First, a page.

Tuesday, April 27, 2021


Apparently, the logical choice would be to compare the Hallberg Rassy 40C with the Najad 395CC, the other recent 40ft central cockpit on the market (2018), but I really dislike the Najad to the point of finding the previous model, the Najad 410 (2009), more elegant and with a nicer interior.

Najad 395CC, above, Saare 41CC2, below HR40C

I find it hard that someone would spend a small fortune on an ugly boat and because the HR is a beautiful boat with a very nice interior, it is difficult to understand how the Najad 395CC would be an option, not to mention that the HR sails better and faster, being less heavy and having more sail area. 

So, instead of making what seems a useless comparison with a boat that I don't find interesting, I prefer to compare it with a boat that I like, an older and less known boat, the Saare 41CC2. 

The "2" stands for an MKII version that arrived a few years ago and provided the Saare with a much better-looking interior, with an option for light European oak, which is really an improvement over the dark mahogany of the first boats. 

The hull is from 2008 but the MKII, besides the better-looking interior, has improved outside storage, with a bigger sail-locker. The interior storage was also improved with a big wet locker (accessible from the outside) as well as more overall storage cabinets.

The interior finish and layout were always good but the lighter wood, and some improvements in design, really make it not only look better, besides being almost perfect in regards to functionality. One great addition was the freezer that occupies the center of the saloon table. It looks not only nice and integrated as it is a great idea to store at hand the cold beer and white wine, a perfect location to keep on drinking, while seated at the table with friends.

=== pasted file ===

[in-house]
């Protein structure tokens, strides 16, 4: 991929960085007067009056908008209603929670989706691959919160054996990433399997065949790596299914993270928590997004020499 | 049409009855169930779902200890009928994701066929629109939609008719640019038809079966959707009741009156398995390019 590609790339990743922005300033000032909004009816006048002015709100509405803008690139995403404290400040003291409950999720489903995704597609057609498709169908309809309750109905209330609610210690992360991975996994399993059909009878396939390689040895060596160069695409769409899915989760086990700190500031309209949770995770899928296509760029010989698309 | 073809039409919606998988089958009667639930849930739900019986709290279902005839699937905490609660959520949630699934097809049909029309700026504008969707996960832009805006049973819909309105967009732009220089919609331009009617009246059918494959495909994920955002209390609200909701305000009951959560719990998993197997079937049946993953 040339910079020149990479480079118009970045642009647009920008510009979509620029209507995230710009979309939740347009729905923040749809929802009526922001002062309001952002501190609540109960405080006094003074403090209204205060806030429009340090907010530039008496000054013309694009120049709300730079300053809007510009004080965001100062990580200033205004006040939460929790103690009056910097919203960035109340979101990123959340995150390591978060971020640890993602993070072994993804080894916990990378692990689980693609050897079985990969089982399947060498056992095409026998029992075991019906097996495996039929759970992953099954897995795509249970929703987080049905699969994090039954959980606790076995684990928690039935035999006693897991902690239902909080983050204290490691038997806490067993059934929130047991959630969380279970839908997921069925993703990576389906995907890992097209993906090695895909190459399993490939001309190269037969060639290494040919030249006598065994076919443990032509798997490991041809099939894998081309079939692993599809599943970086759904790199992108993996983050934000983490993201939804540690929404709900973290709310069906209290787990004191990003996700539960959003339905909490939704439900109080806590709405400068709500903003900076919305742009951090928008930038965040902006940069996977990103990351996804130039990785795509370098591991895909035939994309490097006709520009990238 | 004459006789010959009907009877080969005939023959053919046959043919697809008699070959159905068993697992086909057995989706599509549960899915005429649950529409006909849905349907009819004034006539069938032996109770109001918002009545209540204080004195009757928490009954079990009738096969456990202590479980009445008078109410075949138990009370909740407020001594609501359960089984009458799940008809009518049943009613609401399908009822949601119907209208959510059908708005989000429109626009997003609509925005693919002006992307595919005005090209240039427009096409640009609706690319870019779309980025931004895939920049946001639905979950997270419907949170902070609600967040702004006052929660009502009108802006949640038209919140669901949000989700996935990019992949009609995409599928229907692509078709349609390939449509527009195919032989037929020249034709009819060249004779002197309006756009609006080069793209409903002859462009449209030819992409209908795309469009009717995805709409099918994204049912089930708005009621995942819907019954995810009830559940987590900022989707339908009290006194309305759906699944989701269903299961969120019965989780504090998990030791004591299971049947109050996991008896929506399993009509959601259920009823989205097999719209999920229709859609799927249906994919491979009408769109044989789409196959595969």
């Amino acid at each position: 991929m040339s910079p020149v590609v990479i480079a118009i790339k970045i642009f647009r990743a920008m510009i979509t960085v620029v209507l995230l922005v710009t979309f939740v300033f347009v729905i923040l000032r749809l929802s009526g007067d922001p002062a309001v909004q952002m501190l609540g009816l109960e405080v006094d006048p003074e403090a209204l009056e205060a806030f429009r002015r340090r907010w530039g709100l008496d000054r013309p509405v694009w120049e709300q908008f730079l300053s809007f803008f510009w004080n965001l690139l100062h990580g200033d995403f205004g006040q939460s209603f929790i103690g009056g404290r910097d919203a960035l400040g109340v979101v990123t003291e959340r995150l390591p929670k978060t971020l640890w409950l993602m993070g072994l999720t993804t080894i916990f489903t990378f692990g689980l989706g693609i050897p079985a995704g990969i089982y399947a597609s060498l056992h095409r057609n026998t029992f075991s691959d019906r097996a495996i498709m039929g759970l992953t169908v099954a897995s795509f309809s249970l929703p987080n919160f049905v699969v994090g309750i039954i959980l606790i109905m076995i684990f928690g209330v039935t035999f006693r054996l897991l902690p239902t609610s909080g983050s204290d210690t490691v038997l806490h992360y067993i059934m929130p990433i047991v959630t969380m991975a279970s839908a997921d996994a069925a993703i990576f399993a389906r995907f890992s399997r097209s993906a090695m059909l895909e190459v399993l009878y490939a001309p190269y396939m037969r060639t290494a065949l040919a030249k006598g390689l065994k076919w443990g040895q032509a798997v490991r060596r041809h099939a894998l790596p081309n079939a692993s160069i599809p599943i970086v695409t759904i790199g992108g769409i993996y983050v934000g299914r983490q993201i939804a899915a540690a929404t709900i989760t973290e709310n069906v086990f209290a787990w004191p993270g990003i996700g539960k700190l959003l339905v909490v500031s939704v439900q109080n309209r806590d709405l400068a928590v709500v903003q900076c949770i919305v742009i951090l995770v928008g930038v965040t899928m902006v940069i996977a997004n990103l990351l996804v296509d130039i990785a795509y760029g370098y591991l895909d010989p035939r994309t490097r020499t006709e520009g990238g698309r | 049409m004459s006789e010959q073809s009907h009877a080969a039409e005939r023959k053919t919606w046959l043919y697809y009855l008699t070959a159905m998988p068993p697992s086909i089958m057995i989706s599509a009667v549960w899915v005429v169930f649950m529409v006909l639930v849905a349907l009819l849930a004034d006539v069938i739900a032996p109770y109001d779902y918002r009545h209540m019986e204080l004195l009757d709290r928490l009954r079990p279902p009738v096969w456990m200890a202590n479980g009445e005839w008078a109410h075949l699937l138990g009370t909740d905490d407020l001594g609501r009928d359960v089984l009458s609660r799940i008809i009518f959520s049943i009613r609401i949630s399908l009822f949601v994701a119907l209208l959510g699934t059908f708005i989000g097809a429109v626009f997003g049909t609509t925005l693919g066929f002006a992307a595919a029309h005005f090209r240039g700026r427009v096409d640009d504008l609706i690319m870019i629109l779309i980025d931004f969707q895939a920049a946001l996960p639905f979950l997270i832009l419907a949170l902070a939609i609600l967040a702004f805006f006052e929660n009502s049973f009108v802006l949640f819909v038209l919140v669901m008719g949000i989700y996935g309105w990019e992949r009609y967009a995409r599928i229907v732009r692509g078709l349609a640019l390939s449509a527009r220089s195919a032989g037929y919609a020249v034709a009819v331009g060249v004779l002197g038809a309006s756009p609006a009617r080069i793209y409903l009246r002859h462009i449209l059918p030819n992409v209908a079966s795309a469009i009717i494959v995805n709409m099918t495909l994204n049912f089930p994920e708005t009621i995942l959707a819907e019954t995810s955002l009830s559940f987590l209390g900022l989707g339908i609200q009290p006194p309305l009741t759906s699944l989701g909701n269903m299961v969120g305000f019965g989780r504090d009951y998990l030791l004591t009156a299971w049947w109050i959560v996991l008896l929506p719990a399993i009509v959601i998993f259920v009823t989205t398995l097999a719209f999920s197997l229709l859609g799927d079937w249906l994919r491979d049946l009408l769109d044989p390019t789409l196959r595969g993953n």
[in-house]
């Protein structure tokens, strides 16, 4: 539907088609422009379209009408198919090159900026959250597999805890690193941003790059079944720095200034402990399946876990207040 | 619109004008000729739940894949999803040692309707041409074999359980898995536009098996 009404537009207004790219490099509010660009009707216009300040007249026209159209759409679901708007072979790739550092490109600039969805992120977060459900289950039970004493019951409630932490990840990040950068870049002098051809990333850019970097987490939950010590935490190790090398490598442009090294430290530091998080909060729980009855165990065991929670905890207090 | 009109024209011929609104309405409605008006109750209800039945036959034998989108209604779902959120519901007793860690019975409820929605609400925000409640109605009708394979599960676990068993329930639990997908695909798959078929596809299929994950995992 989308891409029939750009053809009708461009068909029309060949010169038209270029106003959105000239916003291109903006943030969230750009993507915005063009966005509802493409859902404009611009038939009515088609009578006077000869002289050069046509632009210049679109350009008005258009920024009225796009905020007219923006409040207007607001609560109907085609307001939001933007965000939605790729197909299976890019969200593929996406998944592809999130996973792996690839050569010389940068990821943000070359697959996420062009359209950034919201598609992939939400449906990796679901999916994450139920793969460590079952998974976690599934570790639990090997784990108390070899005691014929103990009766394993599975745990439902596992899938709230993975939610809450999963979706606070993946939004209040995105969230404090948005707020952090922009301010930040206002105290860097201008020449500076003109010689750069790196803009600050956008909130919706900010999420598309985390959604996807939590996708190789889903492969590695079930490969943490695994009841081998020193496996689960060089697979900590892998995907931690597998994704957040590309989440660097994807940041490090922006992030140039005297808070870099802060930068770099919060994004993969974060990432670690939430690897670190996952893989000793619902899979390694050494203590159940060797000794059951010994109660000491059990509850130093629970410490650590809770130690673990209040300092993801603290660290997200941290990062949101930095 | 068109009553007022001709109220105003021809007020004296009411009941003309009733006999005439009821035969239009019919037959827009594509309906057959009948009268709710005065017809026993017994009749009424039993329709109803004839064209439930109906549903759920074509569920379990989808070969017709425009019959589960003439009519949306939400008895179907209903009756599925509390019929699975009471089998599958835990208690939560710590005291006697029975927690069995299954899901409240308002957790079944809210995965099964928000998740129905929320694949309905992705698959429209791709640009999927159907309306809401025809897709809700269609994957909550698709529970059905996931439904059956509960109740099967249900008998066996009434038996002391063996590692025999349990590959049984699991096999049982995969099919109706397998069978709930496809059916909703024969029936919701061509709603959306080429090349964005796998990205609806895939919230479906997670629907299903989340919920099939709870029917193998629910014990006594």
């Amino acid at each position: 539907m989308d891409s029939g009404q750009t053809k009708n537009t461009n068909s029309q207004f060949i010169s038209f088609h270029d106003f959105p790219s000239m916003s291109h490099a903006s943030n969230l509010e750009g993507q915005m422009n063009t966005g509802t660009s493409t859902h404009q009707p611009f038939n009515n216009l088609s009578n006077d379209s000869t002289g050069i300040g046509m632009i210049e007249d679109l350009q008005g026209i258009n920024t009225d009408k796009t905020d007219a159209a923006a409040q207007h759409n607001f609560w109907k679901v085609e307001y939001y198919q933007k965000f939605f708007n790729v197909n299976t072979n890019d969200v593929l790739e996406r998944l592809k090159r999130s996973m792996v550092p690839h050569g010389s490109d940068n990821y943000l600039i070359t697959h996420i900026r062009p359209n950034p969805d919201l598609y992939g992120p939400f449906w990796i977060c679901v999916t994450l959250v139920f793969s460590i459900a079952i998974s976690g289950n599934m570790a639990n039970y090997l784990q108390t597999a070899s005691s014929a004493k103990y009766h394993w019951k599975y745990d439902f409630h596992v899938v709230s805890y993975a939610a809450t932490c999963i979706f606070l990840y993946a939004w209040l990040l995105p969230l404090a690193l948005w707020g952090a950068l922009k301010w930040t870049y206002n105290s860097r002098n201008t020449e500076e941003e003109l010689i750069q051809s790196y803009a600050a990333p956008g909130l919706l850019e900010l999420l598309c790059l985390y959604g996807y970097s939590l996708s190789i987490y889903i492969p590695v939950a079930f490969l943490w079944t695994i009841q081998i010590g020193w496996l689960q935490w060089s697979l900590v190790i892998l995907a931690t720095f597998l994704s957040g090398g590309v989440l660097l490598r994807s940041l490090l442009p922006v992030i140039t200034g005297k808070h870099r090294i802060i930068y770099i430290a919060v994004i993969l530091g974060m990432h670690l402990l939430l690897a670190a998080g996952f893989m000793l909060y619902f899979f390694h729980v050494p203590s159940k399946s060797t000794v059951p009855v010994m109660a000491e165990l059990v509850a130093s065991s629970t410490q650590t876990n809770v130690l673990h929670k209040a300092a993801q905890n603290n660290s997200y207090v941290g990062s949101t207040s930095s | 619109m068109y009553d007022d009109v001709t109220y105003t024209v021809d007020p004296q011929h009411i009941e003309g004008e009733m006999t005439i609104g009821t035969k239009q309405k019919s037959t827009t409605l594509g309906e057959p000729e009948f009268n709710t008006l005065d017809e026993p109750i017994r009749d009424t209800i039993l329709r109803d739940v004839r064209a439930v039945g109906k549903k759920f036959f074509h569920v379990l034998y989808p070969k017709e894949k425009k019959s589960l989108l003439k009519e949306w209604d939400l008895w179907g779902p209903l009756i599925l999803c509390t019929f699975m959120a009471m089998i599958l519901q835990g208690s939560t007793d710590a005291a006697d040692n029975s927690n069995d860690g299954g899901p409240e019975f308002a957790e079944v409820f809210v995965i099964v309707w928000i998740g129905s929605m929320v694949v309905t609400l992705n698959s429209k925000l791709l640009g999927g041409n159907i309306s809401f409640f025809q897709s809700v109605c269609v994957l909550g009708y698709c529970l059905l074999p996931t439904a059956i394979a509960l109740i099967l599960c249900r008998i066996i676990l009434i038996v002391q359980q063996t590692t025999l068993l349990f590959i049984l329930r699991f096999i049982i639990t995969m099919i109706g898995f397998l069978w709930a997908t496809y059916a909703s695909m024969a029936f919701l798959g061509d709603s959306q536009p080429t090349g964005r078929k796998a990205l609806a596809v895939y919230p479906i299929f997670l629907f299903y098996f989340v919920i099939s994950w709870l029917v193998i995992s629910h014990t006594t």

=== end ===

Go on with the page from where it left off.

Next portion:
In regards to sailing potential what matters are the boat dimensions and technical characteristics: the Saare is a bit longer with a 12.50m hull length to 12.30m, but the HR has a bigger LWL, with 11.74 for 11.20m, due mostly to a more modern bow design. But the bigger difference regards beam and displacement, having the Saare a 3.92 beam for 4.18m on the HR, and while the Saare displaces 9500kg the HR displaces 1500kg more (11000kg).

The keels are of a similar design, bulbed lead keels, with the Saare having just a bit more draft (2.00 to 1.92m). The Saare has a 41.1%B/D the HR a 33.2% B/D. The bigger displacement will give the HR bigger overall stability but the Saare has a better AVS, over 130º, one that starts to be unusual, and a better dynamic and safety stability.

Above HR40C, below Saare 41CC2
It is true that the HR has a more modern hull, but in this case, the difference in the type of hull is much more important than an eventually small hull evolution in design. Besides the Saare hull was designed by Karl-Johan Stråhlmann, best known for designing fast-cruiser racers, among them the Finngulf, and it is a very nice hull, from the family of the one of the new J45, and not very different.

In regards to sailing power/weight, the Saare compensates the HR bigger hull stability with a superior RM coming from the keel, due not only to more draft but also to a bigger B/D. But it is in what regards power/drag that the Saare will make the difference in performance to the HR, having less wetted area, due to being lighter, finner entries, less beam and a transom designed to minimize drag, especially in lighter winds and upwind.

Less displacement, less drag and almost the same sail area upwind (Saare 87.6, HR 90.1m2) will give the Saare a superior sailing performance, especially upwind and in lighter wind situations. But most of all it is necessary to understand that the yachts will sail in a different way, the Saare (out of the light wind) with more heel, to be able to take advantage of the bigger B/D, with more roll downwind, and having a more comfortable motion upwind with waves, slamming less.